This study revealed an alarming prevalence of HIV among MSM in Chengdu, substantially higher than that among other vulnerable groups, for example, injection drug users (3.9%) and female sex workers (0.8%) in Chengdu  and higher than the overall prevalence among MSM in a large national survey across 61 cities . The HIV prevalence in this study is similar to that reported from South and Southeast Asia (range: 14% to 18%) . In the last decade, HIV prevalence among MSM in Chengdu has progressively increased, which is consistent with the national trend of homosexual transmission . A significant epidemiological change is that unprotected male-to-male sex replaced IDU as the predominant mode of transmission for HIV in this large metropolitan city. Our finding underscores the urgent need to strategically target intervention prevention efforts toward MSMs.
STIs have been associated with biological risk for HIV infection in MSM, notably syphilis and infection with herpes simplex virus type 2, and more recently anal infection with human papillomavirus . High rates of undiagnosed and untreated syphilis are associated with the substantially higher rates of HIV infection . In our study, syphilis prevalence is 15.9%, which was higher than that of the national survey . After controlling for other risk factors, participants who were infected with syphilis were six times more likely to be infected by HIV. The finding of this study highlighted the needs for the treatment of STIs as one of the components of a comprehensive HIV prevention strategy.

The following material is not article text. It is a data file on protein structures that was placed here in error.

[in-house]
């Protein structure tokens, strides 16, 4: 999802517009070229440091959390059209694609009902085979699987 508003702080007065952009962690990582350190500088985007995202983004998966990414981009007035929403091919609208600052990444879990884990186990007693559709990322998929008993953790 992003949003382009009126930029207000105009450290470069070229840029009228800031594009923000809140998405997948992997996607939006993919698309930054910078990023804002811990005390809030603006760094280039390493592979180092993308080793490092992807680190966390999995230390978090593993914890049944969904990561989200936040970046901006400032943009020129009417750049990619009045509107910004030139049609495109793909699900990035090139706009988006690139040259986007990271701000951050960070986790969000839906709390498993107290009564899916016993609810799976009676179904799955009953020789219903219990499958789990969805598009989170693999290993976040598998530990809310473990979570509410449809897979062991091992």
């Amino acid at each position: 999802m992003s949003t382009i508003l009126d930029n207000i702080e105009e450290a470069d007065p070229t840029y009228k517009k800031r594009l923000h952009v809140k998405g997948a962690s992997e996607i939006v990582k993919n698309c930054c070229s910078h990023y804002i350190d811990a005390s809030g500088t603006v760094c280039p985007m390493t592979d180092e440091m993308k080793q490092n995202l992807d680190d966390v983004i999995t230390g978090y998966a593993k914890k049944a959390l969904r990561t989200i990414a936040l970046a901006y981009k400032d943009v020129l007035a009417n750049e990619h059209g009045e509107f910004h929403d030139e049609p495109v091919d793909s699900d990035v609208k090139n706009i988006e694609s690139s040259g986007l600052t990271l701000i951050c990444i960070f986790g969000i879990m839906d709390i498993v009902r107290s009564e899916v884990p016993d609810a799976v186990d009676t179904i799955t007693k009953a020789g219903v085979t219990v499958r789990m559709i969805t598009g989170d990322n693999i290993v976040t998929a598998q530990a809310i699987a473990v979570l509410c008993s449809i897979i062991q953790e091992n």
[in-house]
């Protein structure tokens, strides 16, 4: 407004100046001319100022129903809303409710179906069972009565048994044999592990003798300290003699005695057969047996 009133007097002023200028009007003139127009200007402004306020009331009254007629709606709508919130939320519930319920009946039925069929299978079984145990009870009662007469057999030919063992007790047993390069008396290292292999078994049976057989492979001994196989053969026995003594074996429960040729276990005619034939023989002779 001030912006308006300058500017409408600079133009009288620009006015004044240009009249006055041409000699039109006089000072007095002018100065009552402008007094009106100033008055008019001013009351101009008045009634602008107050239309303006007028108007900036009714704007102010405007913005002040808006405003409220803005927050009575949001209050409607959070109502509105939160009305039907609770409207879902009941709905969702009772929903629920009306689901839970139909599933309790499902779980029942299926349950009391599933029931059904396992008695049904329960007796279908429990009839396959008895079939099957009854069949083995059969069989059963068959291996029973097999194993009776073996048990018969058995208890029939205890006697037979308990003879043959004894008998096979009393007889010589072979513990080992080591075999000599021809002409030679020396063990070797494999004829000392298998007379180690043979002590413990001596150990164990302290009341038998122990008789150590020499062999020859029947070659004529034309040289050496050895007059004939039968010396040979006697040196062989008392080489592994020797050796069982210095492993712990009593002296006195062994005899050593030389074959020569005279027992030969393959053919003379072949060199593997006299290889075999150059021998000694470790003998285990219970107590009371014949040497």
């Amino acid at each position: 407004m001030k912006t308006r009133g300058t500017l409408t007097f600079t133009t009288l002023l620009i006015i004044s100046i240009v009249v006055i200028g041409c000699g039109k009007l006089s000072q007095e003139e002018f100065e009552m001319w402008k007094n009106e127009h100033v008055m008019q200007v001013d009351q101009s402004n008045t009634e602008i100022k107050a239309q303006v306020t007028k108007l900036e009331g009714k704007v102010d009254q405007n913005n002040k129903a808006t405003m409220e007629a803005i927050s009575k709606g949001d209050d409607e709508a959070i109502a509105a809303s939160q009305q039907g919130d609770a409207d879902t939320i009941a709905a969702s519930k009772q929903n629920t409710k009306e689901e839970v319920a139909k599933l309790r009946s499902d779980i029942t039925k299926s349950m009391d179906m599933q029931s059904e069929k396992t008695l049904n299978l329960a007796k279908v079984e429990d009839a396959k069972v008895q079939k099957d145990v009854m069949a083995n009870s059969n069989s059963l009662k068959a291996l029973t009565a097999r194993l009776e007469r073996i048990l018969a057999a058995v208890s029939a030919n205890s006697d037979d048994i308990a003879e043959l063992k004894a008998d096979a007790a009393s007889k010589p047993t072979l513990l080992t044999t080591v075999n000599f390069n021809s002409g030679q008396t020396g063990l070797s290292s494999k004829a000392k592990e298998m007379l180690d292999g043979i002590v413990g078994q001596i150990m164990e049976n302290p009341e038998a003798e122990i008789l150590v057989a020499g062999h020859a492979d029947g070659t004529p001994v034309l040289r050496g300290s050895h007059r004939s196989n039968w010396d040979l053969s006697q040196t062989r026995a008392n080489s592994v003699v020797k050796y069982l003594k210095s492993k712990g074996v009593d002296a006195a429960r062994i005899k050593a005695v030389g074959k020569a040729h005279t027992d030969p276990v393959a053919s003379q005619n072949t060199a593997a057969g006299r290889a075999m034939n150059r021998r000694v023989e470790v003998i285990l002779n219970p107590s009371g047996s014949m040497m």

The disproportionate HIV disease burden in MSM is explained largely by the high per-act and per-partner transmission probability of HIV transmission in receptive anal sex . This study also shows that multiple male sex partners and receptive anal intercourse are associated with HIV infection. The participants in this study had an average of two male partners in the preceding 6 months. Of great concern, more than 5% of respondents reported having had at least ten male partners in the same time period. Besides, about two-thirds of participants engaged in IAI and 65.4% did not use condoms consistently. The finding of common unprotected receptive anal intercourse and multiple sex partners portend the high risk of continuous rapid expansion of the HIV epidemic among the MSM community in Chengdu.